The white police officer who fatally shot an unarmed black teenager in the central U.S. state of Missouri after a street confrontation, sparking protests, has resigned and will receive no severance compensation.
A lawyer for Officer Darren Wilson said Saturday his resignation from the Ferguson Police Department is effective immediately. Wilson had been on administrative leave since he shot and killed 18-year-old Michael Brown in August in the St. Louis suburb of Ferguson.
Ferguson Mayor James Knowles said in a press conference Sunday that neither he nor the chief of police asked Wilson to resign, adding that he will not be receiving any severance pay.
Knowles said city authorities are working hard to assemble resources to fix the damage from protests and looting following a grand jury's decision Monday not to indict Wilson for killing Brown.
Looking for solutions
Knowles added that officials are looking at ways to address the grievances of the Ferguson community and will increase efforts to recruit more African Americans to the police force.
Ferguson Police Chief Tom Jackson says he will not be stepping down.
The St. Louis Post-Dispatch newspaper posted Wilson's resignation letter. Wilson wrote he had been told his continued employment on the police force may put his fellow officers and Ferguson residents at risk. He added he hopes his resignation will allow the community to heal.
Meanwhile, protests continued Saturday against the grand jury decision.
"I mean, at this point, everybody's going to be upset anyway. Everyone's going to feel the way they feel. I'm upset. I have a 16-year-old son. It could have been him. I feel that he was absolutely in the wrong," said a Ferguson resident.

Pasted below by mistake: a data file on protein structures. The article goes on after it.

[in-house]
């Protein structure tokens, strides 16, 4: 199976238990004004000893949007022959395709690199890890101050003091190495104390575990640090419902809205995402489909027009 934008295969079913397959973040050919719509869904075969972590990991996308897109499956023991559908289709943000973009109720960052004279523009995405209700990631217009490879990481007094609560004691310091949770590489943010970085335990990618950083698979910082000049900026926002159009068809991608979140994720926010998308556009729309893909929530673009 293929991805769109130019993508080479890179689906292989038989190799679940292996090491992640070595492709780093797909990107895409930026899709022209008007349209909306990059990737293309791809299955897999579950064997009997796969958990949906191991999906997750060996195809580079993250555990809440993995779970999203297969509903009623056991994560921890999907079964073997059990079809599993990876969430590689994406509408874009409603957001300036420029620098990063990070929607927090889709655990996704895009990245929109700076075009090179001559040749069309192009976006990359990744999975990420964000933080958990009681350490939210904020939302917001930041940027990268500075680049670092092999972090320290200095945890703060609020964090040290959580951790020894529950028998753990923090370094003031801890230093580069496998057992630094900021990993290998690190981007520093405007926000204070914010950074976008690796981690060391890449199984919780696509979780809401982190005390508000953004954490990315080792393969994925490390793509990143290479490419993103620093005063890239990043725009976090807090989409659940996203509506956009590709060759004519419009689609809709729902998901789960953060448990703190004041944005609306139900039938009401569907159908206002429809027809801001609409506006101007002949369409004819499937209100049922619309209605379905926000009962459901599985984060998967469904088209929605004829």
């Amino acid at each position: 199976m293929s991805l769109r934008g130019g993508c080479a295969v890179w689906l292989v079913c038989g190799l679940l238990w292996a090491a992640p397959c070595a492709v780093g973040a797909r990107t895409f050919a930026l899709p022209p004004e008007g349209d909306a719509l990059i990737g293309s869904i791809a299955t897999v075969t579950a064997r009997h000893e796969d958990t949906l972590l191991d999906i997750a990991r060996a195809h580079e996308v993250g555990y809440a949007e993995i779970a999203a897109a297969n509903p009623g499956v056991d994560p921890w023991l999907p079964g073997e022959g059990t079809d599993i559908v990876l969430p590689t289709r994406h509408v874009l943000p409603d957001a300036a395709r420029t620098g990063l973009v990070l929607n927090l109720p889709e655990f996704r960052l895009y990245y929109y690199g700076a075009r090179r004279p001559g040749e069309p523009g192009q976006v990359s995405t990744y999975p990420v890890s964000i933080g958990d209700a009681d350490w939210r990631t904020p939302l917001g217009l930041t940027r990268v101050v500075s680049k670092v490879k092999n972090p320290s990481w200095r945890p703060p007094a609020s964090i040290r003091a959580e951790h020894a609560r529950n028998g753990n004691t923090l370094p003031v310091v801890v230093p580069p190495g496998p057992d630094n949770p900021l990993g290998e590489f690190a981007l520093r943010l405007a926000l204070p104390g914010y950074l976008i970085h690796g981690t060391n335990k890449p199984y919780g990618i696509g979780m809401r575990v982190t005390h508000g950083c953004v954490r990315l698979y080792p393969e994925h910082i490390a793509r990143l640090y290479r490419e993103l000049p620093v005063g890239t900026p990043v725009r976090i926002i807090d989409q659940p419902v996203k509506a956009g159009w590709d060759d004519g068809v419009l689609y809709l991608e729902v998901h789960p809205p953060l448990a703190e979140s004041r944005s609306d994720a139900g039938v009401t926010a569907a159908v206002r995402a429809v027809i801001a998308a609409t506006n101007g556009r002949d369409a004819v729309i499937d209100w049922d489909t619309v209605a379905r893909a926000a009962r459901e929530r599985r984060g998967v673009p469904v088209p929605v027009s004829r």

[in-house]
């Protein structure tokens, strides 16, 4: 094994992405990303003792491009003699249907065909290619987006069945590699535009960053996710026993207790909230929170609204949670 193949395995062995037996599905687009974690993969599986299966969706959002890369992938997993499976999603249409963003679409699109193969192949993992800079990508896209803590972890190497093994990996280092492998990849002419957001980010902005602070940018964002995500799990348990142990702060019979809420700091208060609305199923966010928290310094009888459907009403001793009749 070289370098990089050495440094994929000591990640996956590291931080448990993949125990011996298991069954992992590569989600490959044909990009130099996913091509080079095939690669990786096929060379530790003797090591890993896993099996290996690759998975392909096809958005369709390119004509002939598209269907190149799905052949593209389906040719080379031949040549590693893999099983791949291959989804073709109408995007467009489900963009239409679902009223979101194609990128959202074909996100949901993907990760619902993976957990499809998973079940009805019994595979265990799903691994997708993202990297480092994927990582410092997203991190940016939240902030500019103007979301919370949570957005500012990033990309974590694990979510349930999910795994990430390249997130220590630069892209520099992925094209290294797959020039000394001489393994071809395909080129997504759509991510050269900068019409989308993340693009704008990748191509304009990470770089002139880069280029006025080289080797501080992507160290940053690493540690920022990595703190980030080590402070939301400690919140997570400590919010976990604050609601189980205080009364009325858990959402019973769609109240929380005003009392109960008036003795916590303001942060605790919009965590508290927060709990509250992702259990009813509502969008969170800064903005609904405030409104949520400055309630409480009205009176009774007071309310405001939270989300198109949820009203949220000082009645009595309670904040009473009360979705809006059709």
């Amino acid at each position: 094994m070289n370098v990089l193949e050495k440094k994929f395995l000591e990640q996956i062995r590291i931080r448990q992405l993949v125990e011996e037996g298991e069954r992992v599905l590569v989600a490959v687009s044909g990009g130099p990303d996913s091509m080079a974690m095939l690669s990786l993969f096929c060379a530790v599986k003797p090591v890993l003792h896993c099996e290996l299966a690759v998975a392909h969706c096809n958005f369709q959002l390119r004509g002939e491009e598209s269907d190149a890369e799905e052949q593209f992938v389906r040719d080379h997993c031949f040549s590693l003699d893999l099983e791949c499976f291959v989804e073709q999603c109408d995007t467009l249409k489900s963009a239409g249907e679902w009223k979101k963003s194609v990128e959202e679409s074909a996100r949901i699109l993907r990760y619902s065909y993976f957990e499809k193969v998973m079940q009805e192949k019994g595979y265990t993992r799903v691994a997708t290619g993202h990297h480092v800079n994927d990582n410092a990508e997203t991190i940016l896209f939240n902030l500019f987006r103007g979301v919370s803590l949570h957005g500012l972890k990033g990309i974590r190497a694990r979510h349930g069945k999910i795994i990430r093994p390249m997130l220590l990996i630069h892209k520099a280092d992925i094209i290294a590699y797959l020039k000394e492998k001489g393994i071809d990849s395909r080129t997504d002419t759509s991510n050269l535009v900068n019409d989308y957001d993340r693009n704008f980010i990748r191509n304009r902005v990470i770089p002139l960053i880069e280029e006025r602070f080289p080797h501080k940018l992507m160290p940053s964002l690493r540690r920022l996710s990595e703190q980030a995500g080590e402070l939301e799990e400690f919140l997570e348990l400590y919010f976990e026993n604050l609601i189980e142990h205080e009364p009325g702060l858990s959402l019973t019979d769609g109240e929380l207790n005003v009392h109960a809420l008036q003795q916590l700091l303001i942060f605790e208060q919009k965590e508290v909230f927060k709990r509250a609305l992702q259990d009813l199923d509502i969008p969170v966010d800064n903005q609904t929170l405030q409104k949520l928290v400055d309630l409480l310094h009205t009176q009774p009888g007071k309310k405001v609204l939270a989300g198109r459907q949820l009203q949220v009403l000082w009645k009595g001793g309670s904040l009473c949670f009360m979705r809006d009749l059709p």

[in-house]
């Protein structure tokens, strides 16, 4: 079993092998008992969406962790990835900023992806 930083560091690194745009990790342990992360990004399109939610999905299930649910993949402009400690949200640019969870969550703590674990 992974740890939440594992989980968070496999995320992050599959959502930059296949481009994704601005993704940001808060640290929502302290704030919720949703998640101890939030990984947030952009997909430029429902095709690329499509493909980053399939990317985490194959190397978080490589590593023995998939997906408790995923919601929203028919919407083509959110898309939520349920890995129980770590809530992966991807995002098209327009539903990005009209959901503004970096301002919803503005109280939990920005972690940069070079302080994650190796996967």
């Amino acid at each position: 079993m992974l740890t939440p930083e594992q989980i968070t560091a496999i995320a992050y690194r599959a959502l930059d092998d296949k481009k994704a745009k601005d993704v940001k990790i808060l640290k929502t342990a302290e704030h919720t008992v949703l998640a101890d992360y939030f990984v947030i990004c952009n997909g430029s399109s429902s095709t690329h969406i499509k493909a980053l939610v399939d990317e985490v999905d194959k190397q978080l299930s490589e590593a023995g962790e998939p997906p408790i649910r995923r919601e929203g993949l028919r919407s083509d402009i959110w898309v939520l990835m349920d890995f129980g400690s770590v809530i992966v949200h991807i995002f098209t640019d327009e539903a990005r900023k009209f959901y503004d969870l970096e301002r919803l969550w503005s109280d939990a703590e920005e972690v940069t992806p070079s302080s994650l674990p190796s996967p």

A group of demonstrators set out from Ferguson Saturday on a seven-day, 193-kilometer march to the Missouri state capital, Jefferson City.
The so-called "Journey for Justice" is organized by the National Association for the Advancement of Colored People.
The NAACP says the march's purpose "is to call for new leadership of the Ferguson Police Department" and "new reforms of police practice and culture" across the country. It says rallies and teach-ins will be held along the route each night of the march.
In the Washington, D.C., area Saturday, hundreds of people angry over the decision in Ferguson marched on a local shopping mall, after rallying in the historic Georgetown neighborhood.
"Every 28 hours a black person is killed in America. They are basically telling us that black lives do not matter. It's the system, it's the American system," said a protester. "Basically, if you're white, you're white. And if you're black, you must have done something, and that's the problem. That's what we are fighting to change."
Saturday's protests follow demonstrations coinciding with Black Friday - the traditional kickoff to the holiday shopping season.
Protesters in the St. Louis area, Chicago, New York and other U.S. cities called for a shopping boycott as a show of solidarity. Three St. Louis-area malls were reportedly shut down briefly as a result of the demonstrations.
Police say 16 people were arrested in Ferguson overnight.
Brown's killing has inflamed racial tensions in the country and re-ignited concerns about police brutality, especially against the nation's black population.